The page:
Around 15 miles outside of Taunggut, monks and villagers also reportedly gathered together to protest in a rural area.

Magwe Division
In Pakokku, west of Mandalay, around 200 monks led 2000 civilians in a peaceful two-hour march to Thihoshin Pagoda starting at 2:30pm that was not broken up by the authorities. During the march they also chanted slogans such as those in Rangoon. They prayed at the pagoda before dispersing.

Pakokku is where government forces attacked monks on September 5, provoking the monks to “overturn the alms bowl” in religious boycott of the regime (UP-119-2007).

To the south of Pakokku, at Yenanchaung, around 200 monks followed by a few thousand supporters marched around the town from around midday on September 29, starting from the Yatanaminhpu Pagoda. They marched until 3pm also chanting slogans, according to Yoma 3 news (Thailand). Many of the monks were from the Shwedaung Pali University, which is under the control of one of the 47 top government-approved monks of the Maha Sangha Nayaka Council, U Tezaniya.

On September 28 there were protests reported in Rangoon, Mandalay, Pakokku and Mogok.

The killings in Rangoon city centre were widely reported and some caught on film. Rather than deny that they had occurred, the military regime admitted that nine had died due to “terrorists” creating disturbances. Surprisingly, the international media for a while went along with that number, despite knowing that it came from the propaganda of compulsive liars.

It is confirmed through a number of separate sources that at least one person died outside High School No. 3 in Tamwe Township on September 27 when troops pursuing protestors from Pansodan opened fire there and drove a truck into the crowd before assaulting people with truncheons. The dead person was a student at the school, who was killed after his skull was broken open. According to some reports, five or more teenage students were killed; however, the bodies were immediately removed by security forces. Others, as well as their mothers and protestors, were injured. Many were taken away in trucks.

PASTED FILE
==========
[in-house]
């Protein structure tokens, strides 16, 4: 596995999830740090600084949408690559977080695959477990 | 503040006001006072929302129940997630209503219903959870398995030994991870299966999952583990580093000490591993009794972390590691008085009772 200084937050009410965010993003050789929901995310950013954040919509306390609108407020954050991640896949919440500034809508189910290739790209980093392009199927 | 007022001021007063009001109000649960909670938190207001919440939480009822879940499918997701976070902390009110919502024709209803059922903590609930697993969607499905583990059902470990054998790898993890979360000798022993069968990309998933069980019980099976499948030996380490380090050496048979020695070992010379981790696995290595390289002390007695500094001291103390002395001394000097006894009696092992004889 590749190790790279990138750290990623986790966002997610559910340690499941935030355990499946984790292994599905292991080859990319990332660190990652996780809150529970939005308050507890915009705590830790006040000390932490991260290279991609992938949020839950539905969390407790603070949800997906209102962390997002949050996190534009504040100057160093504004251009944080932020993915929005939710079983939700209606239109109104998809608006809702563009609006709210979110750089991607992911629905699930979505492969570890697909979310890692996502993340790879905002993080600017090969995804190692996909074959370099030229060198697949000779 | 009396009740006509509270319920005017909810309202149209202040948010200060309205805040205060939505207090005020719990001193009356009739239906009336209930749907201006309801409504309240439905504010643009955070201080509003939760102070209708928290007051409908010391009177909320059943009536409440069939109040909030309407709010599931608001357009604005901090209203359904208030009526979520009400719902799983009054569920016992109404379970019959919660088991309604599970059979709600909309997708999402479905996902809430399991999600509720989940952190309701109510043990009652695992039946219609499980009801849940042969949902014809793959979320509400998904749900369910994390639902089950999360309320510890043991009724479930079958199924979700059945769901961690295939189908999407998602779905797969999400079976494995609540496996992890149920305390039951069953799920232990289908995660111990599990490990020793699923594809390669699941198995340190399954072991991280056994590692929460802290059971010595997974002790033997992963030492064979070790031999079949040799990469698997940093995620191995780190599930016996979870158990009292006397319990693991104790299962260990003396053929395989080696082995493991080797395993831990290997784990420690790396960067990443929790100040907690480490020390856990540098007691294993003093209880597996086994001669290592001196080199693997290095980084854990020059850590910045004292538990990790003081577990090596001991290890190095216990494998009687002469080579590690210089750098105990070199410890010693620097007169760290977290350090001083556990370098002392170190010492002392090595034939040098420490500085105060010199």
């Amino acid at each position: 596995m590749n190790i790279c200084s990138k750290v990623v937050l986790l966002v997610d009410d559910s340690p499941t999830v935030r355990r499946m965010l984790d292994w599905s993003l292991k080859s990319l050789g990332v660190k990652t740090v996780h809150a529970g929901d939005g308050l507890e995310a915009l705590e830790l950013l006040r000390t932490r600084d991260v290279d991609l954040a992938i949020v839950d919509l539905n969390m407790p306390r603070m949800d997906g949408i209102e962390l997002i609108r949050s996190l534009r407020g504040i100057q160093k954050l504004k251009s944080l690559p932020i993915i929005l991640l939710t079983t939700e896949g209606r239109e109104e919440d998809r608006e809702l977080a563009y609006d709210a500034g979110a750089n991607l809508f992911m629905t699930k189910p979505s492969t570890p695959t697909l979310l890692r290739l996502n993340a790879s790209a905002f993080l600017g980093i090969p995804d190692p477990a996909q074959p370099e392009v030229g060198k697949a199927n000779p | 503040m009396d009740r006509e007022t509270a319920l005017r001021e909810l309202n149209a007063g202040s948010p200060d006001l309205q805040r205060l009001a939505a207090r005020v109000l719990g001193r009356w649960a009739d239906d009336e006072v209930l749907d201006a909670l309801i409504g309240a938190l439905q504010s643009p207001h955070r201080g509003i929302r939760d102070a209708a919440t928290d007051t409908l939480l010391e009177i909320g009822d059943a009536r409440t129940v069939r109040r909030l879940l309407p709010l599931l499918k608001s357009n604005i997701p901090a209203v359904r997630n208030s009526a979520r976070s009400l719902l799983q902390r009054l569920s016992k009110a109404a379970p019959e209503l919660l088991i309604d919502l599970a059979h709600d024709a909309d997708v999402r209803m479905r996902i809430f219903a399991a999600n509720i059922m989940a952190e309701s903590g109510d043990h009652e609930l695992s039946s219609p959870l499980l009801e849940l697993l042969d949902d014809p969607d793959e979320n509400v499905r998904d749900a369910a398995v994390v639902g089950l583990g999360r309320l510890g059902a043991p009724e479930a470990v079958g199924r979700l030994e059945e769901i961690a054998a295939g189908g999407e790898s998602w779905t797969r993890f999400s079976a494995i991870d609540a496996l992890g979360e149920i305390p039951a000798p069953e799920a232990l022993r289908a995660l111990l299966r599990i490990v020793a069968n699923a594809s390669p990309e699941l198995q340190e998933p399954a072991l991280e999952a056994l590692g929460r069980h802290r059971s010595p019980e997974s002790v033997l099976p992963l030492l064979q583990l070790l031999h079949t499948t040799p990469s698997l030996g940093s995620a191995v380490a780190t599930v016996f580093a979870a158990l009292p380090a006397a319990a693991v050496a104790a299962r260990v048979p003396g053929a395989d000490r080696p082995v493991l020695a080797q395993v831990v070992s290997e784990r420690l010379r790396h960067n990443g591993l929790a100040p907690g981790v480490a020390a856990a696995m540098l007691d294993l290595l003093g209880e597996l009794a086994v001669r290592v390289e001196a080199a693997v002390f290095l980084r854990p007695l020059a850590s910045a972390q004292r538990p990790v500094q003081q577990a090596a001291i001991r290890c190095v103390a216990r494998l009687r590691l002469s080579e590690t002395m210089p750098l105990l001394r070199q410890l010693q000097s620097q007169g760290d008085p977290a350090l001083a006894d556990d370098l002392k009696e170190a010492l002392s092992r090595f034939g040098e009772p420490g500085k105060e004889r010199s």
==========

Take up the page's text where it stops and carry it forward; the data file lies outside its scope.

According to information received by the AHRC, on the evening of September 27, there were eight corpses on the road after shooting at a crowd in South Okkalapa Township, between the Punnami and Post Office intersections. Some were known to local residents, who took them back to houses in the neighbourhood. But after a short time, security forces entered the area, searched and located the bodies and took them away.

There are reports that up to 200 corpses and persons who were seriously injured but not yet dead were burned at Ye Wei crematorium outside of Rangoon, but there has been no confirmation of this by eyewitnesses.